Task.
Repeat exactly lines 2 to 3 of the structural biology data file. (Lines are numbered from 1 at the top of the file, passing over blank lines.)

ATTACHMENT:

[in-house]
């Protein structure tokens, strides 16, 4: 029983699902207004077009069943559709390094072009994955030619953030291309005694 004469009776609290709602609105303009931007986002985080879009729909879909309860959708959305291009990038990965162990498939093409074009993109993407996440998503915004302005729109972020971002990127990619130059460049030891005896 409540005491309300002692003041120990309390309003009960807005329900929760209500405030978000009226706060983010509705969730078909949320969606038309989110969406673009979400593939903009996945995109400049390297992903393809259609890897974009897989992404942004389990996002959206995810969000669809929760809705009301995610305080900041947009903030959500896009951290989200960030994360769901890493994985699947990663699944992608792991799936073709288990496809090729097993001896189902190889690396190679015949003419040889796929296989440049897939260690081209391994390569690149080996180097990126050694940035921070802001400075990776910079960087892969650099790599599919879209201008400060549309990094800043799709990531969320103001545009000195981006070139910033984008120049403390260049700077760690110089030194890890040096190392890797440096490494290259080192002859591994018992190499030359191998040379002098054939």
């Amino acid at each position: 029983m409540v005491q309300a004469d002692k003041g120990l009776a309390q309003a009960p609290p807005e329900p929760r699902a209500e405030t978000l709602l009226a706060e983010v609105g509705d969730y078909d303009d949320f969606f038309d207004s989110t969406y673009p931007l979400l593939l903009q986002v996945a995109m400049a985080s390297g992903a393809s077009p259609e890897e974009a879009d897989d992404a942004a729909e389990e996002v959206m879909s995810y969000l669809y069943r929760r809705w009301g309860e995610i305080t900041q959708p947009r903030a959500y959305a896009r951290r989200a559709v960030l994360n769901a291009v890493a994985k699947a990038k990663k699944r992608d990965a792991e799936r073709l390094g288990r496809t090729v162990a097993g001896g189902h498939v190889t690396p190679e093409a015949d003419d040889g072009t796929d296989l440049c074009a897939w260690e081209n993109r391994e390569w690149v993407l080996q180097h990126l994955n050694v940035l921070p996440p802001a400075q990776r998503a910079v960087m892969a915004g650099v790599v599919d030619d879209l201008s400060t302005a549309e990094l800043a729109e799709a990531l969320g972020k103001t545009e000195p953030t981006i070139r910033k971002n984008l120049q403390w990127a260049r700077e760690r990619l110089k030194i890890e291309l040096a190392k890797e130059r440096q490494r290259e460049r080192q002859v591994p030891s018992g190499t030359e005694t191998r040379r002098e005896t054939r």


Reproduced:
């Protein structure tokens, strides 16, 4: 029983699902207004077009069943559709390094072009994955030619953030291309005694 004469009776609290709602609105303009931007986002985080879009729909879909309860959708959305291009990038990965162990498939093409074009993109993407996440998503915004302005729109972020971002990127990619130059460049030891005896 409540005491309300002692003041120990309390309003009960807005329900929760209500405030978000009226706060983010509705969730078909949320969606038309989110969406673009979400593939903009996945995109400049390297992903393809259609890897974009897989992404942004389990996002959206995810969000669809929760809705009301995610305080900041947009903030959500896009951290989200960030994360769901890493994985699947990663699944992608792991799936073709288990496809090729097993001896189902190889690396190679015949003419040889796929296989440049897939260690081209391994390569690149080996180097990126050694940035921070802001400075990776910079960087892969650099790599599919879209201008400060549309990094800043799709990531969320103001545009000195981006070139910033984008120049403390260049700077760690110089030194890890040096190392890797440096490494290259080192002859591994018992190499030359191998040379002098054939």
């Amino acid at each position: 029983m409540v005491q309300a004469d002692k003041g120990l009776a309390q309003a009960p609290p807005e329900p929760r699902a209500e405030t978000l709602l009226a706060e983010v609105g509705d969730y078909d303009d949320f969606f038309d207004s989110t969406y673009p931007l979400l593939l903009q986002v996945a995109m400049a985080s390297g992903a393809s077009p259609e890897e974009a879009d897989d992404a942004a729909e389990e996002v959206m879909s995810y969000l669809y069943r929760r809705w009301g309860e995610i305080t900041q959708p947009r903030a959500y959305a896009r951290r989200a559709v960030l994360n769901a291009v890493a994985k699947a990038k990663k699944r992608d990965a792991e799936r073709l390094g288990r496809t090729v162990a097993g001896g189902h498939v190889t690396p190679e093409a015949d003419d040889g072009t796929d296989l440049c074009a897939w260690e081209n993109r391994e390569w690149v993407l080996q180097h990126l994955n050694v940035l921070p996440p802001a400075q990776r998503a910079v960087m892969a915004g650099v790599v599919d030619d879209l201008s400060t302005a549309e990094l800043a729109e799709a990531l969320g972020k103001t545009e000195p953030t981006i070139r910033k971002n984008l120049q403390w990127a260049r700077e760690r990619l110089k030194i890890e291309l040096a190392k890797e130059r440096q490494r290259e460049r080192q002859v591994p030891s018992g190499t030359e005694t191998r040379r002098e005896t054939r």